Considering the terrible shootings we’ve seen lately in Connecticut, Colorado, and elsewhere, I’m sure a great many Americans are happy to see anything happening on this front. On the other hand, as best I can read the polls, not many people have much faith that new gun controls alone will make much difference.
I know, I know, that the gun lobby has been railing about that very idea for some days now, suggesting that an effort aimed purely at guns is punitive and will be ineffective. I don’t mean to buy into their line, but then again I’m just telling you what the polls suggest: Many of our fellow citizens, while willing to consider new gun controls, really do want to see a much more comprehensive approach to tamping down violence.
Certainly it is a complicated issue. There are indeed a lot of guns in our country, but we’ve had a lot of guns for a long time. There are guns that look very menacing and have the capability of releasing a stream of shots very quickly, but we’ve had versions of that for a long time too. And there is a lot of violence in our movies and games, but we’ve had that for some time as well…maybe not in precisely the same form, but there nonetheless.
I think the key lies in figuring out what has changed. What is different about our culture? What alchemy has occurred between our guns, our society, our behavior, our demographics, our economy, and our health care? What tipped us over the edge so that massacres of innocent people became commonplace?
Those are not easy questions, I know, but I don’t suppose solving the riddle of how to stop gun violence will be easy either. And whatever you accomplished today…at very best…is likely to be just a start.
Hope all is well.
61-year-old Johnny Lee Butts enjoyed his morning ritual, a four mile walk in Panola County, Mississippi. But this past July, Butts, an African-American, was killed during this walk by a white teenager behind the wheel of a car. Law enforcement insists race was not a factor. But Keeping Them Honest, exclusive reporting by CNN raises question about the role race may have played in the killing.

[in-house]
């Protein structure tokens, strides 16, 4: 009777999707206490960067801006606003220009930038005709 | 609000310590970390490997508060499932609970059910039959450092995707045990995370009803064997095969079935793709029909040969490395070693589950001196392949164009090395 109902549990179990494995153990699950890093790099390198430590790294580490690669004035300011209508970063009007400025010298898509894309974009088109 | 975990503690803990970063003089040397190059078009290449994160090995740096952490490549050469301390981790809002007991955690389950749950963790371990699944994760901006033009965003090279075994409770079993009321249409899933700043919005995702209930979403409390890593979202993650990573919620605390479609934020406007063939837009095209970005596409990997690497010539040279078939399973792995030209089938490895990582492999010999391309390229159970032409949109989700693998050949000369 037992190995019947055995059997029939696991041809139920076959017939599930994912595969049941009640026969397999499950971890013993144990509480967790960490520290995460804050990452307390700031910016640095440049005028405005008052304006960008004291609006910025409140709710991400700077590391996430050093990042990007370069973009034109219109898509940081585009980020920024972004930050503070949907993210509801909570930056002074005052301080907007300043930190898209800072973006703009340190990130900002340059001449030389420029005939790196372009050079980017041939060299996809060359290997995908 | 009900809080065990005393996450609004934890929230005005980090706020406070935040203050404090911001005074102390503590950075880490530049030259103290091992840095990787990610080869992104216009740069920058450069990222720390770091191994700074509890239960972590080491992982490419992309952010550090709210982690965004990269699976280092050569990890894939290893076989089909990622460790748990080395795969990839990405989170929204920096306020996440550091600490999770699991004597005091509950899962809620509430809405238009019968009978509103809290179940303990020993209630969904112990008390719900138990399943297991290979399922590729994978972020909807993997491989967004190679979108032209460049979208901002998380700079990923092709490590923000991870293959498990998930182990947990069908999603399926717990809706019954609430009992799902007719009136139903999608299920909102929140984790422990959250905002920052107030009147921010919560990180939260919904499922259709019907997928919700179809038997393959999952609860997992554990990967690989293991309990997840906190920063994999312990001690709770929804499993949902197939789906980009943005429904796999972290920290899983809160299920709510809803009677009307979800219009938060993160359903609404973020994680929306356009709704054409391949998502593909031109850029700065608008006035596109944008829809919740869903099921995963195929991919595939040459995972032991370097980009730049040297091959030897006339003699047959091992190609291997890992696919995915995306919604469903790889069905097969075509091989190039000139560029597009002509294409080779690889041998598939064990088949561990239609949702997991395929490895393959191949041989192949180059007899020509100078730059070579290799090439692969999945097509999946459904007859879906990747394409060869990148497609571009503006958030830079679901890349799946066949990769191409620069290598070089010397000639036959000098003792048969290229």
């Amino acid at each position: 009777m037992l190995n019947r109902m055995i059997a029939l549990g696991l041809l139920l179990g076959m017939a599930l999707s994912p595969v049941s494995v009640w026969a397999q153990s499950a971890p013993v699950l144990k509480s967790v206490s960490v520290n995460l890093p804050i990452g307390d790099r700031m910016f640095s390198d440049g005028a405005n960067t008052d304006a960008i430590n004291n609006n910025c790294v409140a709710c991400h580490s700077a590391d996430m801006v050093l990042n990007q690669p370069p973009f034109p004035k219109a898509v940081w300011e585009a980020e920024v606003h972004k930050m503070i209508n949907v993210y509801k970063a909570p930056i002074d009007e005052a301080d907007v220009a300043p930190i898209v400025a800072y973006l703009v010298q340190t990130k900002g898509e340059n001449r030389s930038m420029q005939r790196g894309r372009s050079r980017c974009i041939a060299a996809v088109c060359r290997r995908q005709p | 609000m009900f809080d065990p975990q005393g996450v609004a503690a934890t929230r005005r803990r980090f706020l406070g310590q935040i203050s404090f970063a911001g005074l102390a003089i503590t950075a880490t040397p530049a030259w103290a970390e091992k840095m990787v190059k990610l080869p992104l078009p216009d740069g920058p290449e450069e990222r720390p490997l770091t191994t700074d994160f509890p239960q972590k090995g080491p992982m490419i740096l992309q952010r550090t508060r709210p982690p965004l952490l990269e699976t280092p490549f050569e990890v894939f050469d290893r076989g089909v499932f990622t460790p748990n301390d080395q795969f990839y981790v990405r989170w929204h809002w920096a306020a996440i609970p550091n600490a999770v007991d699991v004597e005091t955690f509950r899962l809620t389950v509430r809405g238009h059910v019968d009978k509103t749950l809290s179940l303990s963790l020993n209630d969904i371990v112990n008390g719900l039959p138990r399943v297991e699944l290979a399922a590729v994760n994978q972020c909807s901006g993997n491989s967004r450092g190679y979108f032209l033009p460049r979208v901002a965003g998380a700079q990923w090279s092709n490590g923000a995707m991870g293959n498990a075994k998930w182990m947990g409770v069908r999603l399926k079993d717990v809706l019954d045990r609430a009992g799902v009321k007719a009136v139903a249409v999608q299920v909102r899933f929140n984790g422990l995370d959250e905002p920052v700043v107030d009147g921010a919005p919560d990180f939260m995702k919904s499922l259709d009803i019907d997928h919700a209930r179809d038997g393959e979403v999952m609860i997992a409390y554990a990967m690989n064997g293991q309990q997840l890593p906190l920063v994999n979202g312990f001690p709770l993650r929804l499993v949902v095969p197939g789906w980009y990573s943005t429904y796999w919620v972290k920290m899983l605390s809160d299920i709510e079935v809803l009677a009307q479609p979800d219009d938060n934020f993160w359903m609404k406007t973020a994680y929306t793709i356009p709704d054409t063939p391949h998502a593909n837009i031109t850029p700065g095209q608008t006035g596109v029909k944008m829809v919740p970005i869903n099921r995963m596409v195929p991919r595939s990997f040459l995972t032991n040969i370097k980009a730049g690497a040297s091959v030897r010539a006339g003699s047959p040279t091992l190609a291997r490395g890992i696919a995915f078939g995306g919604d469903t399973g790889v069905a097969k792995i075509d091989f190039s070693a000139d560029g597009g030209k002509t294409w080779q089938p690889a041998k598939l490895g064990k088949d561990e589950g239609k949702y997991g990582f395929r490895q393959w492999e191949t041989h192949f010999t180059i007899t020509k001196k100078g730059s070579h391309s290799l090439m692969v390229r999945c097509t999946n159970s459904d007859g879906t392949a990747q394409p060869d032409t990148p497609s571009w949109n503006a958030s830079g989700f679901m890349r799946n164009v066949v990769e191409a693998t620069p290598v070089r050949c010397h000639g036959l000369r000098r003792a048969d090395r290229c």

18-year-old Matthew Whitten Darby was the white teenager behind the wheel of the car that hit Butts. Darby is charged with murder, but not a hate crime. Butts’ family and many African-Americans in the community claim the District Attorney and white law enforcement in the county aren’t doing enough to investigate why Butts was run over.
A former U.S. Marine is free after spending four months in a Mexican prison. Jon Hammar was held on a questionable gun charge because he crossed the border with his great grandfather's antique shot gun, which was deemed too short by Mexican authorities.
U.S. officials told him it was permitted after he completed the proper paperwork, but he was arrested as soon as he entered the country. He says the purpose of the gun was so he and the friend he was traveling with could hunt while camping. The trip was intended to be a surfing vacation in Costa Rica.
Hammar described the harsh conditions to Anderson Cooper. Other inmates in the prison tried to extort money from his parents. He was then removed from the general population and placed in solitary confinement where he was chained to his bed.